The debate on global climate change became so politicised that it is difficult to get the real facts about it. In addition, the South African government is not even able to solve the local problems affecting our environment. So, how it plans to address the larger problem remains an open question.
Take the National Climate Change Bill, for example. It was published more than two years ago, but it still has not been presented to Parliament. South Africa signed the Paris Agreement regarding climate change and legislation must still be created to comply with the Agreement.
South Africa must also guard against the debate on climate change being hijacked for party-political purposes. What happened at municipalities and public enterprises is a timely warning against the dangers thereof.
When one speaks of the climate in South Africa, water must be mentioned in the same breath. One of the greatest challenges that South Africa is faced with is water. If we all agree that climate change is a reality, then we should also agree that water is the country's most prominent and immediate problem.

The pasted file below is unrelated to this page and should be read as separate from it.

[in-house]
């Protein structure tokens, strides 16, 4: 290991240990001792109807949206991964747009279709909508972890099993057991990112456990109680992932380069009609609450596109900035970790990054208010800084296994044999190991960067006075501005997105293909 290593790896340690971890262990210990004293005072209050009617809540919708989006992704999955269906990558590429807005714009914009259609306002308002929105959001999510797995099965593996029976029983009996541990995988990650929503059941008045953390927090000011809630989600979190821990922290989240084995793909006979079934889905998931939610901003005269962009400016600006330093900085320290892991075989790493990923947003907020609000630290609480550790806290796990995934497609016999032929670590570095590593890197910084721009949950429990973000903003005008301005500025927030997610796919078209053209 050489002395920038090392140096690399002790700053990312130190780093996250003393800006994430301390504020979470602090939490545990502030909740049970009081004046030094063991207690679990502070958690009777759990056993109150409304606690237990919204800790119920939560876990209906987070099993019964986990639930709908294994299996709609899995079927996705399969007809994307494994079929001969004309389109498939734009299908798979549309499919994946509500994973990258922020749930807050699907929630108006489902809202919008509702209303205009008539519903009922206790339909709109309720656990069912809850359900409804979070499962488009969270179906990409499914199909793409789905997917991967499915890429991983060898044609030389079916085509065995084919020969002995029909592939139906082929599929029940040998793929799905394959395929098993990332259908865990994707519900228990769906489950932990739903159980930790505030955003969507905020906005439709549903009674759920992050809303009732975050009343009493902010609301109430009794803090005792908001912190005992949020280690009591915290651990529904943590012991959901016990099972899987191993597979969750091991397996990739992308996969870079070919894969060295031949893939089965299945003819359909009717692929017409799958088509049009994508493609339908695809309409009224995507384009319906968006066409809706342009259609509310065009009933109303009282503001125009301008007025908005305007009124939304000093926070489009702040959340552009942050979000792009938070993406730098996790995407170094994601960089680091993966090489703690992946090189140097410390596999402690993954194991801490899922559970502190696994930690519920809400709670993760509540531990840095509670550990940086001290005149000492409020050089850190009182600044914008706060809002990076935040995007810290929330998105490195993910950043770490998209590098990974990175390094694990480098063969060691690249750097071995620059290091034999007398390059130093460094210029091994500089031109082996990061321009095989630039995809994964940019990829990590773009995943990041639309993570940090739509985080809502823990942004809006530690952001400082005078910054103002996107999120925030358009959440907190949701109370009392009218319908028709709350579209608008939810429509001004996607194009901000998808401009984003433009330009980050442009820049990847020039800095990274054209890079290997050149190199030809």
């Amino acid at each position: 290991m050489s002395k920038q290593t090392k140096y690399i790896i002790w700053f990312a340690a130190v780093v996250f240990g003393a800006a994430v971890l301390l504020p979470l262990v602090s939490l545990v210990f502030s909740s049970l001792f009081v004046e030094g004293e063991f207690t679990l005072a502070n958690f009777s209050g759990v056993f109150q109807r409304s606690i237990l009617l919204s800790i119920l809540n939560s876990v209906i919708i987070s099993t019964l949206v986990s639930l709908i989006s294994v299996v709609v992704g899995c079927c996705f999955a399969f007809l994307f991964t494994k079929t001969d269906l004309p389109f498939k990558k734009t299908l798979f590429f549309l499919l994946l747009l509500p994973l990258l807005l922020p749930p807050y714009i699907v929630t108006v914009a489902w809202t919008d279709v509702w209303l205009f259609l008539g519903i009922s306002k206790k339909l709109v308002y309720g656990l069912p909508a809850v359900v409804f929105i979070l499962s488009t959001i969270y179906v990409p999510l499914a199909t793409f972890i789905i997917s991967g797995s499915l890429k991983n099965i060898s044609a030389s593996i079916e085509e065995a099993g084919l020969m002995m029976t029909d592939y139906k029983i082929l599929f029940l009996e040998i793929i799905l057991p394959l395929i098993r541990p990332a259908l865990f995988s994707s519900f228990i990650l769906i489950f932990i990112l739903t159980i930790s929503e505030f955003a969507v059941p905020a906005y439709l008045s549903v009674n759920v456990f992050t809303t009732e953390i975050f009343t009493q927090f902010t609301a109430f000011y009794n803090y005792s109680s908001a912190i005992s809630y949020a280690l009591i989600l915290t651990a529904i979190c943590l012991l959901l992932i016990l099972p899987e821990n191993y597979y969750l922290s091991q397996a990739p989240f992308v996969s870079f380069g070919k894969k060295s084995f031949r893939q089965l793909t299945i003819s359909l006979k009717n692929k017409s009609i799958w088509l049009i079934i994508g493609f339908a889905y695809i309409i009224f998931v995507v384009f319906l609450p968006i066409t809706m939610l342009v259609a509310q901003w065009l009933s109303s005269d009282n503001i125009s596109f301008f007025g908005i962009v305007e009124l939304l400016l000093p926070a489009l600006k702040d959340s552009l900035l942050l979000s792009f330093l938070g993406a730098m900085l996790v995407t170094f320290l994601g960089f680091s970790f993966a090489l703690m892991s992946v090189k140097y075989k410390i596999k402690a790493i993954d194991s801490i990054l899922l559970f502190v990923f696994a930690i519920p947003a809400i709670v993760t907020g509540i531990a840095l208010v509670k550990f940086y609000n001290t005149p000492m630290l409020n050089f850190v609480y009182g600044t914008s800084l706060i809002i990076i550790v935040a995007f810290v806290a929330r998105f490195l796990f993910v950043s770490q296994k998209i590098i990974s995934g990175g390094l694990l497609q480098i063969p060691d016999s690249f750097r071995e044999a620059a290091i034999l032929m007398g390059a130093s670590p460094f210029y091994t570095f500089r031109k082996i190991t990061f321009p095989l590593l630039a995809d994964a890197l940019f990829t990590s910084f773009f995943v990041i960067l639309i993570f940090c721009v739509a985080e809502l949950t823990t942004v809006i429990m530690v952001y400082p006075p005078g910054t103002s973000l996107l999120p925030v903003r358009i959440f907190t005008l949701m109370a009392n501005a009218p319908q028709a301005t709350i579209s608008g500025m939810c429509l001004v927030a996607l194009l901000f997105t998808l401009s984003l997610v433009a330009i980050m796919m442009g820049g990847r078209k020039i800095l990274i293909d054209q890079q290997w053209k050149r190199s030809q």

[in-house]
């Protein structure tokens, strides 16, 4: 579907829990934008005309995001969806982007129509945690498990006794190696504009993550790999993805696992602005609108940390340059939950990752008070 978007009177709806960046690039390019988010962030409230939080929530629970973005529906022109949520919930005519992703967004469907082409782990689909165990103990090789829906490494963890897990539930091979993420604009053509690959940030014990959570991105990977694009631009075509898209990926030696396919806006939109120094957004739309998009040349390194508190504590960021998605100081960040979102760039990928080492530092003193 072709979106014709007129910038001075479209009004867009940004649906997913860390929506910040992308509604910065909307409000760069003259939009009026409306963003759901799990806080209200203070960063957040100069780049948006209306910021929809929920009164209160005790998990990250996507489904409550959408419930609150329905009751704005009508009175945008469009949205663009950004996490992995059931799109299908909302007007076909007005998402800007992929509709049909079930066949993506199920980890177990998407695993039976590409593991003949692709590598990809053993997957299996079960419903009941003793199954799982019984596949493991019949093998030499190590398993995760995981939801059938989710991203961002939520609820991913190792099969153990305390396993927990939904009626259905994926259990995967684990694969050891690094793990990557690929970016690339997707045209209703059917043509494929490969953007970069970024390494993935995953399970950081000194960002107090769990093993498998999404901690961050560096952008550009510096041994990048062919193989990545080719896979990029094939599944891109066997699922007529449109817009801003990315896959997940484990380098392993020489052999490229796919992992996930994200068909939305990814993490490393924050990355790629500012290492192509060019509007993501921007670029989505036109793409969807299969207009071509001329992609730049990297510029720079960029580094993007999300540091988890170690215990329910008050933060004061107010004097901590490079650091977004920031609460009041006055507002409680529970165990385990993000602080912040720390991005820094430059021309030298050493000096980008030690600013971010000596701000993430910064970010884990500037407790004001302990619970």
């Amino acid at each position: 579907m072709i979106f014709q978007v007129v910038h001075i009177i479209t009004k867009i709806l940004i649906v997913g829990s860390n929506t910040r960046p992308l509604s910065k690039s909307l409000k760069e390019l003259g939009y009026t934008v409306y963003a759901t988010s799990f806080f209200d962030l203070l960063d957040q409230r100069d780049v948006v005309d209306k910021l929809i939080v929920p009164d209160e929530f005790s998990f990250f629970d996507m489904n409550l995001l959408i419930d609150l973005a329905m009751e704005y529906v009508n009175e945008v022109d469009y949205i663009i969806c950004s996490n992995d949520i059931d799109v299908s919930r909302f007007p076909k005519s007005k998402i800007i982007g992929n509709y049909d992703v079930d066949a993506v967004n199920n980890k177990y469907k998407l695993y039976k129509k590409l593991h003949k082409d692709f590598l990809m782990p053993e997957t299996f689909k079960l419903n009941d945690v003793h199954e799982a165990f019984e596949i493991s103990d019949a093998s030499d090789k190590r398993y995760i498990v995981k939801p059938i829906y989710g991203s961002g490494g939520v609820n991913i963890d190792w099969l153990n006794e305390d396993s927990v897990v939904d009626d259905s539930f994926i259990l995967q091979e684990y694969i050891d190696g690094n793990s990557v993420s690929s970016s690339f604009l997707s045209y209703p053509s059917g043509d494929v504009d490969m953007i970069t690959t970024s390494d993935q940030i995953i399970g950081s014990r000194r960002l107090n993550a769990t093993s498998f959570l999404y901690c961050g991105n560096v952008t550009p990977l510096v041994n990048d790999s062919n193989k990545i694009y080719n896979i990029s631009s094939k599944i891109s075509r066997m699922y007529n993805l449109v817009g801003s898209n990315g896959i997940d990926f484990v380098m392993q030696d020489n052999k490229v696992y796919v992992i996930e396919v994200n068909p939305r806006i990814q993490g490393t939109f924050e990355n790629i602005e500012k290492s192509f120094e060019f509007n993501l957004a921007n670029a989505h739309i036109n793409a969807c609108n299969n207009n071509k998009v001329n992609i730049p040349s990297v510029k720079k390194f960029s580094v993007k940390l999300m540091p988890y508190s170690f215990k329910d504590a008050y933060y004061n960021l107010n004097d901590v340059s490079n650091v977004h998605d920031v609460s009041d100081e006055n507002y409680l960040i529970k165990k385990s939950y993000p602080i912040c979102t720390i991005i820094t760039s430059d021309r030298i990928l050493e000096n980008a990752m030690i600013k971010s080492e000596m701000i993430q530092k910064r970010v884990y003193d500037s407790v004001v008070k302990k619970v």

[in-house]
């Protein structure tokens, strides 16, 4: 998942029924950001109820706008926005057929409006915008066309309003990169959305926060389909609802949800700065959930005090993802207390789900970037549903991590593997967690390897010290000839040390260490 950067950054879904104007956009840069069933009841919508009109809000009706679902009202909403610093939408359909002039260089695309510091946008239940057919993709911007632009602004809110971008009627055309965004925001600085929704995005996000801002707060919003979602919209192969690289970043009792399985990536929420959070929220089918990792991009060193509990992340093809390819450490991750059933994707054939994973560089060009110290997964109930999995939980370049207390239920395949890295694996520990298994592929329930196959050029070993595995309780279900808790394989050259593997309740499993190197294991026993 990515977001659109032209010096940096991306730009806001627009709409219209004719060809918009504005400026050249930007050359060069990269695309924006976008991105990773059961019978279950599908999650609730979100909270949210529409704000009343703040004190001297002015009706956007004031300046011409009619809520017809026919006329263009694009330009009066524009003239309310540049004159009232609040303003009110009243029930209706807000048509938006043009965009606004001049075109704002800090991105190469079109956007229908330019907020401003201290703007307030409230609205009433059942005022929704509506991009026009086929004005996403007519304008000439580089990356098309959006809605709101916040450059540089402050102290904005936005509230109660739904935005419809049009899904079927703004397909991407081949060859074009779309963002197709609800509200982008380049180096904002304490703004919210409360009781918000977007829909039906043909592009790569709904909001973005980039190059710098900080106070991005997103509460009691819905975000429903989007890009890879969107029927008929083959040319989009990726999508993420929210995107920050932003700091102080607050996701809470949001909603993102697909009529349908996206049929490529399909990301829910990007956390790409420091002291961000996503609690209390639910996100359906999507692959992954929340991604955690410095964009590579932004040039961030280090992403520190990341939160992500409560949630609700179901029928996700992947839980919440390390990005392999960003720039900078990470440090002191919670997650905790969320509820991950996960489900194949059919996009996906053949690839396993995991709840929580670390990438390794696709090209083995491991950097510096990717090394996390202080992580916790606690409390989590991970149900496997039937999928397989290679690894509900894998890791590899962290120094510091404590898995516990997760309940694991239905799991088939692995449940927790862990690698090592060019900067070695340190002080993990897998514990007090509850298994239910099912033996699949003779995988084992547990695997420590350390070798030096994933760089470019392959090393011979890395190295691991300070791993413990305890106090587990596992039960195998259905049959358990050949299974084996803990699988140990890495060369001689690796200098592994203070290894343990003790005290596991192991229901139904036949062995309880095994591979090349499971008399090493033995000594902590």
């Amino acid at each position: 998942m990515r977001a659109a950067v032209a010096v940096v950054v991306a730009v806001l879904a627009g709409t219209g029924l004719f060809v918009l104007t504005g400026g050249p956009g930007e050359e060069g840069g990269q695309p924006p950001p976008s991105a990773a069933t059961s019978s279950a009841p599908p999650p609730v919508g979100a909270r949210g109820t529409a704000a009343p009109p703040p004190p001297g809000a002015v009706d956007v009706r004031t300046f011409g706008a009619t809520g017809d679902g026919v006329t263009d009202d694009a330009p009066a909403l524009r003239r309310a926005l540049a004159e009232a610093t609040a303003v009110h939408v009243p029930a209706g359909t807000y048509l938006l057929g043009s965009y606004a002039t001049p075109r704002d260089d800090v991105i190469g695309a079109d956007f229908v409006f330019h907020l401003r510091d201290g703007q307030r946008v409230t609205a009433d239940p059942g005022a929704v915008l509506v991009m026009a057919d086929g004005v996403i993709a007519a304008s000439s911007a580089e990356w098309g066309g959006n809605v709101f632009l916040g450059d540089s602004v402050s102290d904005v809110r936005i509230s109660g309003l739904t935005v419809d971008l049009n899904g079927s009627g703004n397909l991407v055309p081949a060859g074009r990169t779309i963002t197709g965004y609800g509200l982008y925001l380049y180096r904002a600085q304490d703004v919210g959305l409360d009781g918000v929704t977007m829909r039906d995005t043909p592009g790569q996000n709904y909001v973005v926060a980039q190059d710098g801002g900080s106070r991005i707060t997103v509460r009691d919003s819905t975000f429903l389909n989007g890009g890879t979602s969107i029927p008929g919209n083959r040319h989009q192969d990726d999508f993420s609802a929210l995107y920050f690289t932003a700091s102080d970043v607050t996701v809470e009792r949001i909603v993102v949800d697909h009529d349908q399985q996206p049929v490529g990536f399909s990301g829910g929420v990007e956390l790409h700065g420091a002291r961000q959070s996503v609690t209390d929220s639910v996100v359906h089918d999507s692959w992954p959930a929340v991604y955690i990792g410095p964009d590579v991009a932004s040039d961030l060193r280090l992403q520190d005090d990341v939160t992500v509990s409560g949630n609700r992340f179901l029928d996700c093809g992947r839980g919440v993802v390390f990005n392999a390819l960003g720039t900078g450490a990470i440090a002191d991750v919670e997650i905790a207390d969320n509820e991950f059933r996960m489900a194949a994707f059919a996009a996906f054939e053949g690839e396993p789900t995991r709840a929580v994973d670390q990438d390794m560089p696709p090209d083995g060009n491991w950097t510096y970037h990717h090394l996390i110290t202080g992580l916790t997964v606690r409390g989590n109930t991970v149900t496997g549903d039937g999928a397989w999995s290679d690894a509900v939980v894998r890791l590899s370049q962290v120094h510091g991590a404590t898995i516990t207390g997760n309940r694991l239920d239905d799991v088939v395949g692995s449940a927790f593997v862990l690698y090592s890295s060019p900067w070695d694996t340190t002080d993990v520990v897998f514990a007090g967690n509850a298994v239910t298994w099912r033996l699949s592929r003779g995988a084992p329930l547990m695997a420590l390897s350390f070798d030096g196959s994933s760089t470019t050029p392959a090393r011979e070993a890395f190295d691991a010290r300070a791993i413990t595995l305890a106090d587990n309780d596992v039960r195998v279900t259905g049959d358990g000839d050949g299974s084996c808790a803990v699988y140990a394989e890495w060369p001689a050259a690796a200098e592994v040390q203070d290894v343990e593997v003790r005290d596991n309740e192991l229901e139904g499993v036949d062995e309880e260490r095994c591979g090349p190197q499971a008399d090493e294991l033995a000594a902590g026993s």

Municipalities must be involved in the search for solutions to the climate issue. Do municipalities realise that water wastage will ultimately bring about serious water shortages? Do they know that inadequate disaster management plans will result in droughts and floods being disastrous?
Does the Nketoana Municipality (Reitz) not realise that it needs to address the sewage coming from Ntah because it is flowing through a farm where animals are kept and then it ends up in the Vaal River?
Does the Matjhabeng Municipality (Welkom) not know that it is supposed to repair water leakages and does the Mangaung Municipality (Bloemfontein) not realise that it is losing an entire swimming pool full of water every minute due to leakages? Does the Mafube Municipality (Heilbron) know that the sewage leaking from of its broken pipes also ends up polluting the Vaal River? Clearly the government does not realise the effect that its mismanagement has on our environment.
The government must prove that it has the political will to take action to solve South Africa's pressing environmental problems on municipal level before it even attempts to tackle the much bigger problem of climate change.